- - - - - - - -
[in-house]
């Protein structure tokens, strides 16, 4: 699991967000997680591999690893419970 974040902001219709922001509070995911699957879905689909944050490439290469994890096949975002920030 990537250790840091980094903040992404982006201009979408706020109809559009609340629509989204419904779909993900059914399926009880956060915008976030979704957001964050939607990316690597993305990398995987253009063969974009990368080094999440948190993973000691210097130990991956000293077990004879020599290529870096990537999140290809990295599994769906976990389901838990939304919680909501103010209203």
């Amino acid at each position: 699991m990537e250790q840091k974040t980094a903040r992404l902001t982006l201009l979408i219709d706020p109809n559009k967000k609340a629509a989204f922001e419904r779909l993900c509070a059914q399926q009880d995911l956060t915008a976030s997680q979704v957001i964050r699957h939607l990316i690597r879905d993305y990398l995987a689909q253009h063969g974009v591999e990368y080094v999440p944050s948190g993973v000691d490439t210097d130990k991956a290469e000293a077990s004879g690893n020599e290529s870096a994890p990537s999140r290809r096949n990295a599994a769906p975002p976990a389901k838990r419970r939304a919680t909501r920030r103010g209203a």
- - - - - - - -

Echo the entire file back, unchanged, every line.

[in-house]
């Protein structure tokens, strides 16, 4: 699991967000997680591999690893419970 974040902001219709922001509070995911699957879905689909944050490439290469994890096949975002920030 990537250790840091980094903040992404982006201009979408706020109809559009609340629509989204419904779909993900059914399926009880956060915008976030979704957001964050939607990316690597993305990398995987253009063969974009990368080094999440948190993973000691210097130990991956000293077990004879020599290529870096990537999140290809990295599994769906976990389901838990939304919680909501103010209203």
């Amino acid at each position: 699991m990537e250790q840091k974040t980094a903040r992404l902001t982006l201009l979408i219709d706020p109809n559009k967000k609340a629509a989204f922001e419904r779909l993900c509070a059914q399926q009880d995911l956060t915008a976030s997680q979704v957001i964050r699957h939607l990316i690597r879905d993305y990398l995987a689909q253009h063969g974009v591999e990368y080094v999440p944050s948190g993973v000691d490439t210097d130990k991956a290469e000293a077990s004879g690893n020599e290529s870096a994890p990537s999140r290809r096949n990295a599994a769906p975002p976990a389901k838990r419970r939304a919680t909501r920030r103010g209203a």